History

The United States and specifically Pennsylvania has a rich history with hard cider from growing apples to making, selling and enjoying cider in all it's forms and styles. Below is a brief timeline of cider's history compiled by Pennsylvania Cider Guild member and historian, Mark A. Turdo.

One hundred and thirty-three years after the New World was discovered, William Blackstone (also spelled Blaxton) is said to have planted the first orchard in America at present-day Boston, MA.

 



In Vinetum Britannicum, Englishman John Worlidge recommended using hops to preserve low-alcohol cider, but said nothing about hopping for flavor. Hops continued to be recommended as a preservative for low-alcohol ciders through the nineteenth century.


 

William Penn published recruiting pamphlets in English and German to attract settlers to his new province of Pennsylvania. He said that, among many things, “The Commodities that the Country is thought to be capable of, are Silk, Flax, Hemp, Wine, [and] Sider…”

Pennsylvania began taxing imported cider. Since it was too soon after settlement for any to have been made here, this makes it the first troublesome government regulation on cider.

Only four years after he was granted Pennsylvania and just after his first trip there, William Penn said orchards were planted and producing, though he may have exaggerated the latter.

While visiting Pennsylvania, Englishman Gabriel Thomas said, “The common planting fruit trees, are apples, of which much excellent cyder is made…”

A New Canting Dictionary, printed in England, defined Freeze as, “a small, thin, hard cyder…” This is the earliest reference to to term “hard” cider yet found. This term would gain popularity in America in the early nineteenth century.

Cider was the only libation included in the “widow's portion”, the annual necessities a husband provides for his wife after his death.


Among the 48 drinks in Reverend Israel Acrelius’s list of drinks in America he included 5 cider and cider-based drinks.

 

To help stabilize the economy after the French & Indian War (also known as the Seven Years’ War) Great Britain imposed the Excise Bill, or Cider Tax, in England. Protests and riots unexpectedly broke out opposing the bill. Great Britain repealed the Cider Tax in 1766, but continued to tax her American Colonies instead.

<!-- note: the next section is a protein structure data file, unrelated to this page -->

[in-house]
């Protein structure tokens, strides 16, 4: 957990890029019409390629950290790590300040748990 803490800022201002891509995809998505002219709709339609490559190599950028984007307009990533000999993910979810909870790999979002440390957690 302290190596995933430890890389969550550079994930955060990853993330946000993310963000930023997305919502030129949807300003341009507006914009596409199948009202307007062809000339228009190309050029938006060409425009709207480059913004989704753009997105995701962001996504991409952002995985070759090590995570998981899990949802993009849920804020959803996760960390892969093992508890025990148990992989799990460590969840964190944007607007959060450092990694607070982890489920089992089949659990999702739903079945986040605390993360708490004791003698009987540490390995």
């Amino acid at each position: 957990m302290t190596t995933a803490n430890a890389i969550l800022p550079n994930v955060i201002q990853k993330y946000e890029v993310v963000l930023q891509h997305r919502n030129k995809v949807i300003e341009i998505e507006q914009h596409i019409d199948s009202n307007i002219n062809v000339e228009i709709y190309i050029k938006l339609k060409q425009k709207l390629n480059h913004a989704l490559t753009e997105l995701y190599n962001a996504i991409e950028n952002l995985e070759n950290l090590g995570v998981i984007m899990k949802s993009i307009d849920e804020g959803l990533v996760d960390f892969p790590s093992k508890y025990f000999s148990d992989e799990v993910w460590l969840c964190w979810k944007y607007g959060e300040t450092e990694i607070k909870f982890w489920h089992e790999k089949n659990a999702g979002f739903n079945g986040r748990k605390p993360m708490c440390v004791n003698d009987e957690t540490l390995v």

At the outset of the Revolutionary War the Continental Congress included cider in the daily ration for the Continental Army. Due to chronic shortages, it was rarely available and the Army removed it after 1776.

While touring post-Revolutionary War America Johann David Schoepf, a German soldier and physician, said, “The common drink among the people of the middle and northern regions is cyder.”

Manasseh Cutler was surprised to find that the drink he was having was cider with ice in it. He said, “It was exceedingly fine.”

Benjamin Rush, a Philadelphia physician and the former Surgeon General of the Continental Army, said drinking cider, among other fermented beverages, in moderation could lead to, “cheerfulness, strength, and nourishment.”

1817 New Jersey orchardist William Coxe published the first American cider manual, A View of the Cultivation of Fruit Trees, and the Management of Orchards and Cyder, in Philadelphia. Before this American ciderists relied on English cider books, which did not always fit the American climate.

 


William Henry Harrison’s “log cabin and hard cider” presidential campaign claimed he was a man of the people who grew up in humble circumstances, drinking common cider. In reality he was from a wealthy Virginia family. The campaign swayed many, including Pennsylvanians, and Harrison was elected our 9th president.

The American taste for cider was declining. In the Annual Report of the Transactions of the Pennsylvania State Agricultural Society said “The time was, when apples were principally used for cider-making, and when every farmer would, if he could, fill his cellar with ‘hard cider…’”

 

French scientist Louis Pasteur discovered that yeast is a microorganism. Before this fermentation was thought to be a chemical, not a biological process.

 

 

 

The San Jose Scale, an invasive Chinese insect introduced in California in the 1870s, reached the East Coast, decimating orchards. By 1899 it caused millions of dollars of damages to Pennsylvania orchards.

The Federal Government declared cider no longer taxed (unless it’s been fortified), suggesting so little was being produced that it wasn’t worth taxing.

18th Amendment establishing national prohibition was ratified on January 16, 1919, and slated to take effect on January 16, 1920. It remains the only Constitutional amendment to limit American rights.


The National Prohibition, or Volstead, Act passed in October which defined the terms and punishments of the 18th Amendment.

 

Prohibition and bootlegging began on January 16th.

On October 20th the Prohibition Commission issued a statement explaining that it was permissible for families to produce up to 200 gallons of alcoholic cider annually for their own use, provided they registered for a license. That’s enough for 1600 pints of cider, or 4.4 pints per day.

On December 5th the 21st Amendment was ratified, repealing the 18th Amendment and Prohibition.

Massachusetts cider enthusiasts organize before everyone else and hold the first annual Franklin County Cider Days festival.

First Pennsylvania Cidery Opens

First Annual Pour the Core Philadelphia Festival

United States Association of Cider Makers established

Pennsylvania Cider Guild established

First Annual Pennsylvania Cider Festival

 

Click here to view Frecon’s Cidery’s abridged history of cider.